The University of Idaho will eliminate 62 positions and either drop or consolidate about 35 academic programs as part of a plan to cut its budget by $11.7 million next year.
The university will meet its legislated budget cuts by reducing its general education budget by 7 percent and its personnel costs by 5 percent, interim President Steven Daley-Laursen told faculty and staff.
“The deliberate and careful management of fiscal resources by unit leaders across all areas of the university over the past eight months has enabled us to meet the state-mandated requirement without furloughs or salary reductions at this time,” Daley-Laursen said.
Of the 62 positions to be eliminated, 41 have gone unfilled since the university enacted a hiring freeze in September. The other 21 positions will result from nonrenewal of contracts for nontenured professors and staff, said Doug Baker, provost and executive vice president.
The allocation of $4.8 million in federal stimulus funding next academic year, with the same amount expected in 2011, meant the budget reductions weren’t as deep as they could have been. The university also has budgeted $2.2 million of unspent funds from last summer’s strategic reallocations.
In addition, the Idaho State Board of Education has approved a 6.5 percent increase in undergraduate student tuition and fees for the coming year.
Much of the savings will come from the 35 programs being dropped or consolidated in six of the university’s colleges as a result of a lengthy academic prioritization process. Another six programs are under review.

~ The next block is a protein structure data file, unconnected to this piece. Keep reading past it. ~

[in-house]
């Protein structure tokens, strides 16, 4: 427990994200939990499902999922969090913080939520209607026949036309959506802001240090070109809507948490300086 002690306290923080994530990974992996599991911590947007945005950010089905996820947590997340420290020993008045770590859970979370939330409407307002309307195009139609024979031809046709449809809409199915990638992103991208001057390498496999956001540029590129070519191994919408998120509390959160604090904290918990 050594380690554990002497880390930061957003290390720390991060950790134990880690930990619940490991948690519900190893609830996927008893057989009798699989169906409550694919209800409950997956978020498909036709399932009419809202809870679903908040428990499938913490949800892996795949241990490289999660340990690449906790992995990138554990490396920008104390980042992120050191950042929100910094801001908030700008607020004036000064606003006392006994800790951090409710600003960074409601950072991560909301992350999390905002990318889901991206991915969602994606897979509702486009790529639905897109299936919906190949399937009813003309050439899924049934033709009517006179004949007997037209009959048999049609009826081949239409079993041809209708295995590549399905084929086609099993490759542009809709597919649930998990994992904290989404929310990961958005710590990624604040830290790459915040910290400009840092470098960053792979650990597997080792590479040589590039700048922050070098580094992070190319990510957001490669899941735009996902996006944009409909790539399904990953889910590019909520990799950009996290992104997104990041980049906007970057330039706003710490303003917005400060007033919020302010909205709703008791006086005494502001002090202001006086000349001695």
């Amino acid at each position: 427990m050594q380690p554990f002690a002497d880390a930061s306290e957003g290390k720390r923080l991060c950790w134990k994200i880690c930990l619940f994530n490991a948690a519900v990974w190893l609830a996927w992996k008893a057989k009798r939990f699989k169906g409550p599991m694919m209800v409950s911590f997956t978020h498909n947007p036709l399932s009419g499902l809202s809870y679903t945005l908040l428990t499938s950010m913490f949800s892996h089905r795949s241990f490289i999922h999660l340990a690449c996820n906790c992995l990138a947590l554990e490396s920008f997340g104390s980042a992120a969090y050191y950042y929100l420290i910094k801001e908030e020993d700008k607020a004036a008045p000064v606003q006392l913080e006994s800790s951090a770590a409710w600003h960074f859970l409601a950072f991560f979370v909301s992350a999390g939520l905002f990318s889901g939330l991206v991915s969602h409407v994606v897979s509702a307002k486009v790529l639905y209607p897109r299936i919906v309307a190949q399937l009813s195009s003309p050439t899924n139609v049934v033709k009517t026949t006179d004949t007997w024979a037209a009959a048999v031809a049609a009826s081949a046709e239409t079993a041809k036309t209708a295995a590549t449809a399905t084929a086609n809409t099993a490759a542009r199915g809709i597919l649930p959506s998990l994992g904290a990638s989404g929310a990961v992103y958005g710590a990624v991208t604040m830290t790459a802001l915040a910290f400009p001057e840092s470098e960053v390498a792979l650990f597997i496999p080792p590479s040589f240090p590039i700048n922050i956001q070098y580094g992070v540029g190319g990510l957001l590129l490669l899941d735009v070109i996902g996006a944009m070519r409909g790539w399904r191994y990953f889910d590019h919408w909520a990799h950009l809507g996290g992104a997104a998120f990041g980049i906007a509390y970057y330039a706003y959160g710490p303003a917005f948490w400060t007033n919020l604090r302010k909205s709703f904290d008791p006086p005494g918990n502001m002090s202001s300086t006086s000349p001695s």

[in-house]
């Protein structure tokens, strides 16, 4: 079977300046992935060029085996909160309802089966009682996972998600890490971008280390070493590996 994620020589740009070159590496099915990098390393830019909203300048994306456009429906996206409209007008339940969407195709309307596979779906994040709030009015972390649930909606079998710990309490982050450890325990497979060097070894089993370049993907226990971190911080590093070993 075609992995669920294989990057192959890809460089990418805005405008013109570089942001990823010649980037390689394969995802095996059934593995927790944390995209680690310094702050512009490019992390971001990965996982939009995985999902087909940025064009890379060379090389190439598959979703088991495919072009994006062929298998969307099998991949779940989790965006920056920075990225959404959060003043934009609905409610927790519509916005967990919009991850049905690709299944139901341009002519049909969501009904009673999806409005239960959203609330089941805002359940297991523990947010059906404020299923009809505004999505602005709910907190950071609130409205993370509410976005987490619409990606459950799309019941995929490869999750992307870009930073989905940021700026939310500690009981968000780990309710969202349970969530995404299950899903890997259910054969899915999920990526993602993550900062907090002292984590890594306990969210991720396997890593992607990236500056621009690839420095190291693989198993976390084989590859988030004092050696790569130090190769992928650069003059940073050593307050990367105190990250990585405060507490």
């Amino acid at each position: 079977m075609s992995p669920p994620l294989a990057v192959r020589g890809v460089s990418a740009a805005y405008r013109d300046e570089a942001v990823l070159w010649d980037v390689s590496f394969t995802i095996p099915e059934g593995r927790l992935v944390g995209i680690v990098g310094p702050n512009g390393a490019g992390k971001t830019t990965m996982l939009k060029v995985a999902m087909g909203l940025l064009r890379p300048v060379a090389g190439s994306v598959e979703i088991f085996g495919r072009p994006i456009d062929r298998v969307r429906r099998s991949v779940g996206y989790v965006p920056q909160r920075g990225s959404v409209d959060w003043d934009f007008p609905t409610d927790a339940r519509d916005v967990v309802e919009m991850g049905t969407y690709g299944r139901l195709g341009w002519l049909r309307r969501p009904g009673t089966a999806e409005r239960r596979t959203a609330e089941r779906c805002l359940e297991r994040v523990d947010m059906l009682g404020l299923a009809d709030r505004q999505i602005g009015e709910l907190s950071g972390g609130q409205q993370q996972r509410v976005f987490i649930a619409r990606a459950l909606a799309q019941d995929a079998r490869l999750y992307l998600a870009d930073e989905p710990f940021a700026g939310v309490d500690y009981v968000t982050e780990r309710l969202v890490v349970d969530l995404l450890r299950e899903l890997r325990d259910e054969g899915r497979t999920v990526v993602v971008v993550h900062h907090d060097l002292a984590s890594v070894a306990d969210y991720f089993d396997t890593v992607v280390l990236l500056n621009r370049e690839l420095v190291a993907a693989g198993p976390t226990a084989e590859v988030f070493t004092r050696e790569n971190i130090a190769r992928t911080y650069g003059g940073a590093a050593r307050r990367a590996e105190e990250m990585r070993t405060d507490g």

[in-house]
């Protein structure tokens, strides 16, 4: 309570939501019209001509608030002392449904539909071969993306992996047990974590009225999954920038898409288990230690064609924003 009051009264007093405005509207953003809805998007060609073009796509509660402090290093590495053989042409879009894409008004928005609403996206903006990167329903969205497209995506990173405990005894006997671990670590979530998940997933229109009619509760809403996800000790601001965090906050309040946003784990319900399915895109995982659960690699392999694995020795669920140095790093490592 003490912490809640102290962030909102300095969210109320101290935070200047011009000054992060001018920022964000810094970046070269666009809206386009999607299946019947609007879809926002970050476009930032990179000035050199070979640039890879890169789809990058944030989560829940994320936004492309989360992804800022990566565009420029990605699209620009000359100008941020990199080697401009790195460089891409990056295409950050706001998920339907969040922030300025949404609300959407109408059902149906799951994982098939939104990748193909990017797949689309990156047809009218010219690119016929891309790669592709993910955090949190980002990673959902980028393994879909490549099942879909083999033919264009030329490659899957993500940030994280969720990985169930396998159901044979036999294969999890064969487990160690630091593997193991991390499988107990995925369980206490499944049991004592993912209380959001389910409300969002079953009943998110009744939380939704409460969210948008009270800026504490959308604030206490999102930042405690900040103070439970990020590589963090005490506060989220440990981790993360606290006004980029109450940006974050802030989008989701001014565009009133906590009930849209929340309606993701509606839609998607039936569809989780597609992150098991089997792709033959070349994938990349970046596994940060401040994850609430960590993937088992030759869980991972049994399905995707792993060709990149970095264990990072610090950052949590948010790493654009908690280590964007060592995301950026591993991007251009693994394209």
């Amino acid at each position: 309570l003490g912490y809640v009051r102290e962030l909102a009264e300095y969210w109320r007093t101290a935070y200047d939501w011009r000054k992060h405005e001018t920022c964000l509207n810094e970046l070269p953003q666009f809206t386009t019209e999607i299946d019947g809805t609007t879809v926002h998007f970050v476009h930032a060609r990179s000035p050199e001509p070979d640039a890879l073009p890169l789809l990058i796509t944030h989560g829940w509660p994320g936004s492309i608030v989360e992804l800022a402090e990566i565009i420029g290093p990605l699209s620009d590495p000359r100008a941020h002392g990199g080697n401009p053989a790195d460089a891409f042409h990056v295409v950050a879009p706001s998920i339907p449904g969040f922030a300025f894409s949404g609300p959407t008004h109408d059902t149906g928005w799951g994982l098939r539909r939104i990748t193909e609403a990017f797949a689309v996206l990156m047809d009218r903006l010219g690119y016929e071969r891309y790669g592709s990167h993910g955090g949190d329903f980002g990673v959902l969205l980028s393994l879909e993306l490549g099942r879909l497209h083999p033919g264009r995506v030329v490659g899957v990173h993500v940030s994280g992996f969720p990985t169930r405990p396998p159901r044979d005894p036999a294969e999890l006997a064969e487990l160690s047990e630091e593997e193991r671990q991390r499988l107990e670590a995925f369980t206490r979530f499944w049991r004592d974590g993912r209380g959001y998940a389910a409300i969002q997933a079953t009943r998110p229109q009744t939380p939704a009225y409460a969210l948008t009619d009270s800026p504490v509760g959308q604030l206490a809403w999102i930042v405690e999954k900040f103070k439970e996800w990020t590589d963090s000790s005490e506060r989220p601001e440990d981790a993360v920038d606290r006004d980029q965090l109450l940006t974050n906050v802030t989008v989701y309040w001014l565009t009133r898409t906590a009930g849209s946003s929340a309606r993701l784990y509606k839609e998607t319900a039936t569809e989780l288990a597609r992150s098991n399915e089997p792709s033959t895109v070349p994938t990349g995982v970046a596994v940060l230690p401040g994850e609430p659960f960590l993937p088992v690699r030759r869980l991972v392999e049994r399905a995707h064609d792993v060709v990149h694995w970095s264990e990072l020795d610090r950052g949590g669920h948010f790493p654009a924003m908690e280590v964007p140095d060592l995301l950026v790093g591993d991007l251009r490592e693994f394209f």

“The faculty and staff worked together to develop the criteria for this process,” Baker said.
Unlike Washington State University’s recent budget announcement, no departments have been targeted for elimination at UI.
But German will no longer be offered on the Palouse, as the UI joins WSU in dropping that language program.
UI also will no longer offer master’s of teaching degrees in chemistry, earth science, geography, physics and biology in the College of Science. It’s dropping several postgraduate degrees in the College of Education.
The College of Agriculture is combining several programs into one undergraduate degree while the College of Natural Resources is consolidating several master’s degree programs into one degree.
About 464 students will be affected by the program reorganizations. Most will be allowed to finish their degrees under the university’s “teach-out” policy, but about 130 students who cannot accelerate their major requirements will have to change their degrees or find another university.
Baker said more fiscal challenges lie ahead. The Idaho Legislature has enacted another $5 million budget cut, which the provost hopes to offset with new revenue and waste reduction.
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